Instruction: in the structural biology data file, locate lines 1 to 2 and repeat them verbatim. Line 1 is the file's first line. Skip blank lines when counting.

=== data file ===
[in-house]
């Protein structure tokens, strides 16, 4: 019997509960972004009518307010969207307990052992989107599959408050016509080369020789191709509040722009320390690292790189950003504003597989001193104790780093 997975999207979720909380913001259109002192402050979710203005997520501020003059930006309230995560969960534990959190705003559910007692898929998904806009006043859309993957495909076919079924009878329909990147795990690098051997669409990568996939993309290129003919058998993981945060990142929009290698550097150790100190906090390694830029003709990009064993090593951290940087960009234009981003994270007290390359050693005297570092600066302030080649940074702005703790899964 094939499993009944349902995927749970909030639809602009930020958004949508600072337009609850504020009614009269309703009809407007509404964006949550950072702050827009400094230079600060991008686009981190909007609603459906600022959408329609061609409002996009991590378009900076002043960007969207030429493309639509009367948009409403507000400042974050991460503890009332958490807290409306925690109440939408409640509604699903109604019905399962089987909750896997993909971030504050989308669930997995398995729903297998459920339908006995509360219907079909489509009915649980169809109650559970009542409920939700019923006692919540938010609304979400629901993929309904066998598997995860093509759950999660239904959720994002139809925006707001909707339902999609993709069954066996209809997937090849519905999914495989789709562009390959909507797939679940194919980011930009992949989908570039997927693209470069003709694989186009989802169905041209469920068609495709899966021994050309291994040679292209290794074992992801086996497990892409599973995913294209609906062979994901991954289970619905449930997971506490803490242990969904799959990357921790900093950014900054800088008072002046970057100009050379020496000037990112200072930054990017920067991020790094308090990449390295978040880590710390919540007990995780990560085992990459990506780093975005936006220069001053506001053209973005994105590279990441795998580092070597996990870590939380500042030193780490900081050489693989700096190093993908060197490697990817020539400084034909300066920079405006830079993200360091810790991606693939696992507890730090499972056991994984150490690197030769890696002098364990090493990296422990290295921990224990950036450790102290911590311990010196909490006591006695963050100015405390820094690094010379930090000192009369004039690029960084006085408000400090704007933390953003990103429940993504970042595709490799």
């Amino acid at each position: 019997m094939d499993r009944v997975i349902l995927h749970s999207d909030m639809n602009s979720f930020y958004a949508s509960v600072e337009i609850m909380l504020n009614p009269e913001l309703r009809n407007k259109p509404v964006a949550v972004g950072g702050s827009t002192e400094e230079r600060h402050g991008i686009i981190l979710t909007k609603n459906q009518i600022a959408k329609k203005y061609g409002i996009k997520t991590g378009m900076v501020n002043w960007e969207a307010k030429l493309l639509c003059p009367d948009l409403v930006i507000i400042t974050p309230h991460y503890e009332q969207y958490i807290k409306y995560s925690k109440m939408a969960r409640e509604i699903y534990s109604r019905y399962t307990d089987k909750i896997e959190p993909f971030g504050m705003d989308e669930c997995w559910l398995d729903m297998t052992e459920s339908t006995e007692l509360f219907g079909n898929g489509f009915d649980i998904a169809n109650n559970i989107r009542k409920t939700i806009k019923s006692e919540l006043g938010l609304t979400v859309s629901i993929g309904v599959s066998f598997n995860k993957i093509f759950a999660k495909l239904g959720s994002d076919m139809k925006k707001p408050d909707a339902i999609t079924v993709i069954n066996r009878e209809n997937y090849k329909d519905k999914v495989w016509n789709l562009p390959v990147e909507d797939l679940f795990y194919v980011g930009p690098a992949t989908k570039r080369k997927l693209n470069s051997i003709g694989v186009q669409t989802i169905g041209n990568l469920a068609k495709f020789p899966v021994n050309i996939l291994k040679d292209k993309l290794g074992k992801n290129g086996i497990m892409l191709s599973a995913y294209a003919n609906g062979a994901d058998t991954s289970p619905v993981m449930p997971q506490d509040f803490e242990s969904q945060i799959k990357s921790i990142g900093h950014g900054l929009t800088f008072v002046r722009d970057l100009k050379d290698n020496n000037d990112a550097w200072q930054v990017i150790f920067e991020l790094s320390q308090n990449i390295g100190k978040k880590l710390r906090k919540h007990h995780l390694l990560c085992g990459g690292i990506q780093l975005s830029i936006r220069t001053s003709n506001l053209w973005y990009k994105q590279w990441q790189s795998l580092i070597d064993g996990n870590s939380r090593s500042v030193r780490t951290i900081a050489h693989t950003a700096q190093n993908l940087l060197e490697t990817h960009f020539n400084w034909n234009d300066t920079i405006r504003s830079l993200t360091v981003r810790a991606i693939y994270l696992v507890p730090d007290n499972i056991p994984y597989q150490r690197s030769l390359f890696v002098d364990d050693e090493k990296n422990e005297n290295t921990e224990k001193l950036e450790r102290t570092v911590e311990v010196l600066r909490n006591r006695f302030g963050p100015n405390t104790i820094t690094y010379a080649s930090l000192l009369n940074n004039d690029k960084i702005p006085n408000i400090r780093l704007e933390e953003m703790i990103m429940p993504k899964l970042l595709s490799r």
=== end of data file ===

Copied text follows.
[in-house]
């Protein structure tokens, strides 16, 4: 019997509960972004009518307010969207307990052992989107599959408050016509080369020789191709509040722009320390690292790189950003504003597989001193104790780093 997975999207979720909380913001259109002192402050979710203005997520501020003059930006309230995560969960534990959190705003559910007692898929998904806009006043859309993957495909076919079924009878329909990147795990690098051997669409990568996939993309290129003919058998993981945060990142929009290698550097150790100190906090390694830029003709990009064993090593951290940087960009234009981003994270007290390359050693005297570092600066302030080649940074702005703790899964 094939499993009944349902995927749970909030639809602009930020958004949508600072337009609850504020009614009269309703009809407007509404964006949550950072702050827009400094230079600060991008686009981190909007609603459906600022959408329609061609409002996009991590378009900076002043960007969207030429493309639509009367948009409403507000400042974050991460503890009332958490807290409306925690109440939408409640509604699903109604019905399962089987909750896997993909971030504050989308669930997995398995729903297998459920339908006995509360219907079909489509009915649980169809109650559970009542409920939700019923006692919540938010609304979400629901993929309904066998598997995860093509759950999660239904959720994002139809925006707001909707339902999609993709069954066996209809997937090849519905999914495989789709562009390959909507797939679940194919980011930009992949989908570039997927693209470069003709694989186009989802169905041209469920068609495709899966021994050309291994040679292209290794074992992801086996497990892409599973995913294209609906062979994901991954289970619905449930997971506490803490242990969904799959990357921790900093950014900054800088008072002046970057100009050379020496000037990112200072930054990017920067991020790094308090990449390295978040880590710390919540007990995780990560085992990459990506780093975005936006220069001053506001053209973005994105590279990441795998580092070597996990870590939380500042030193780490900081050489693989700096190093993908060197490697990817020539400084034909300066920079405006830079993200360091810790991606693939696992507890730090499972056991994984150490690197030769890696002098364990090493990296422990290295921990224990950036450790102290911590311990010196909490006591006695963050100015405390820094690094010379930090000192009369004039690029960084006085408000400090704007933390953003990103429940993504970042595709490799």